Scroll down to find out more about how The Royal Family have celebrated Christmas over the last 1000 years.
1066 25th December
King Stephen is bornBorn Stephen of Blois in c.1095, the future King Stephen was named after St. Stephen, the first martyr of Christianity. St Stephen's day is celebrated on 26 December, known as 'Boxing Day' in the United Kingdom. St Stephen is also mentioned in the English Christmas Carol 'Good King Wenceslas.'
King John's Christmas - a poem by AA MilneCrowned in 1199, King John's reign is infamous; heavy taxation, disputes with the Church (John was excommunicated by the Pope in 1209) and unsuccessful attempts to recover his French possessions made him unpopular. Many of his barons rebelled, and in June 1215 they forced King John to sign a peace treaty accepting their reforms. This treaty, later known as Magna Carta, limited royal powers, defined feudal obligations between the King and the barons, and guaranteed a number of rights.
1264 25th December
Henry VIII bans 'Boy Bishops'Another English Christmas Tradition was to elect a 'Boy Bishop' on 6 December (the Feast of Saint Nicholas) whose authority as a Bishop would last until Holy Innocents Day (28 December). The elected boy would dress in full Bishop's regalia and perform Church services. In 1542 King Henry VIII outlawed the practice.
Christmas is reinstated!After living in exile for nine years, Charles II (eldest surviving son of executed Charles I) returned to London in 1660 and was restored to the throne. Charles II set about restoring The Monarchy and created a new set of Crown Jewels. He also reversed the legislation that prohibited religious festivals.
1714 25th December
The first Christmas Tree!Queen Charlotte, consort of King George III, is credited for introducing the Christmas tree to Britain. Christmas trees were originally a German custom and Charlotte was from the German Duchy of Mecklenburg-Strelitz. However, these eighteenth century trees used branches of yew tree rather than the traditional fir trees that are popular today.
1832 24th December
1850 25th December
A Christmas theftIn 1296, King Edward I deposed the Scottish King John Balliol and removed the 'Stone of Scone' from Scotland. It was taken to Westminster Abbey where it was placed below the Coronation Chair where it remained until Christmas Day in 1950, when it mysteriously vanished. In 1951 the Stone appeared at the high altar of Arbroath Abbey in Scotland and on St Andrew's Day in 1996, it was placed at Edinburgh Castle where it remains to this day.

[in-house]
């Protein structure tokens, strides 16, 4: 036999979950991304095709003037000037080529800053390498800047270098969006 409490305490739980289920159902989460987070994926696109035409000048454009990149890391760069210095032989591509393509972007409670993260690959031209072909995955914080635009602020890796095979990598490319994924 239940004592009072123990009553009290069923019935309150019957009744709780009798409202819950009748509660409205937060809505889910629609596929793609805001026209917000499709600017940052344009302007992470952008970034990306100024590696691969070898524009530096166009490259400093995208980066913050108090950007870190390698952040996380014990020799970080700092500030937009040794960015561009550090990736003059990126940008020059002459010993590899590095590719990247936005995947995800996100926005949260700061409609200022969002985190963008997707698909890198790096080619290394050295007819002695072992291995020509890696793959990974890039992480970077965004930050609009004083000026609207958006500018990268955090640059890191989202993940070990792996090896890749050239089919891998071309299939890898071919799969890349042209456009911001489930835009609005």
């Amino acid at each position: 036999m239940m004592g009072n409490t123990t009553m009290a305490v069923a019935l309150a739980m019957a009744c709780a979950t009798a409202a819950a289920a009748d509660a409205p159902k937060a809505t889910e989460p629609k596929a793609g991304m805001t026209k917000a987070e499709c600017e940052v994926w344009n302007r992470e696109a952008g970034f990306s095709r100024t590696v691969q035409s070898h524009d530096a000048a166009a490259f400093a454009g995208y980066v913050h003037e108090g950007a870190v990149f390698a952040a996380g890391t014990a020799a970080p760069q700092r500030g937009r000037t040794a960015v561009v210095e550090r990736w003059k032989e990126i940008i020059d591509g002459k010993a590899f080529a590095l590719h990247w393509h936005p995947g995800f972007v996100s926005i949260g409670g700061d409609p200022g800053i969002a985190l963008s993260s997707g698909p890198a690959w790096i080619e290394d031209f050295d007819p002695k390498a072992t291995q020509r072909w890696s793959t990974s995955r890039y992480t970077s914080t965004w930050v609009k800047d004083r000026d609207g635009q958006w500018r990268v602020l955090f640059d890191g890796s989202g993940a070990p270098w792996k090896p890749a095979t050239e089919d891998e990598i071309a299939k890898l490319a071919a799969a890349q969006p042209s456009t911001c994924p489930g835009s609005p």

Queen Mary's Dolls House gets a Christmas additionQueen Mary's dolls house was designed and built between 1921 and 1924. As gift from the nation to Queen Mary, the doll house is now on display at Windsor Castle. Built on a scale of 1 inch to 1 foot, everything in the house works (even the plumbing) and items were made by the leading companies of the day. The library is no exception, filled with tiny books written by 170 eminent authors including, Thomas Hardy, Rudyard Kipling and Arthur Conan Doyle. In 1924 a 5cm high edition of Charles Dickens's 'A Christmas Carol' was given to the library.
A Royal Christmas CardThe first Christmas cards were sent in 1923 after the introduction of the penny post. This card dates from 1929 and shows The Duke and Duchess of York (the future King George VI and Queen Elizabeth, The Queen Mother) and their three-year-old daughter, Princess Elizabeth of York (now The Queen).
1932 25th December
Pantomime's at Windsor CastleDuring World War II, Princess Elizabeth and Princess Margaret, while living at The Royal Lodge, hosted pantomimes at Windsor Castle. The traditional festive performances included local children, evacuees, friends and service personnel based in the Windsor area and raised money for the Wool Fund, which which bought wool to be made into military clothing. This costume was worn by Princess Elizabeth in the 1943 performance of 'Aladdin' which was staged in the Waterloo Chamber of Windsor Castle.
1957 25th December
The Queen's Christmas Broadcast is televised for the first timeAfter the death of George VI in February 1952, The Queen broadcast her first Christmas message. She spoke of carrying on the tradition passed on to her by her father and even addressed the nation at the same desk and chair used by her father and his father before him. But five years later, the first televised message was broadcast live.
2015 25th December
The Queen's Speech 2015The advent of television during The Queen's reign has given an added dimension to her broadcasts, allowing viewers to see The Queen in her own residences, decorated for Christmas like many homes across the world. The location is usually Buckingham Palace, but recordings have also been made at Windsor and Sandringham. In 2003 the message was filmed at Combermere Barracks in Windsor - the first time the address had been shot entirely on location. Footage from the year's Royal events is often shown, enabling the public to see the highlights of the Royal year. In 2015, Her Majesty reflects on the year’s events, and encourages us to be grateful ‘for all that brings light to our lives.'
The Not Forgotten Christmas PartyThe Princess Royal attended the annual Not Forgotten Christmas Party at St James's Palace. The tradition dates back to 1921. The Not Forgotten Association is a tri-service charity that provides entertainment, leisure and recreation for the serving wounded, injured or sick and ex-service men and women with disabilities.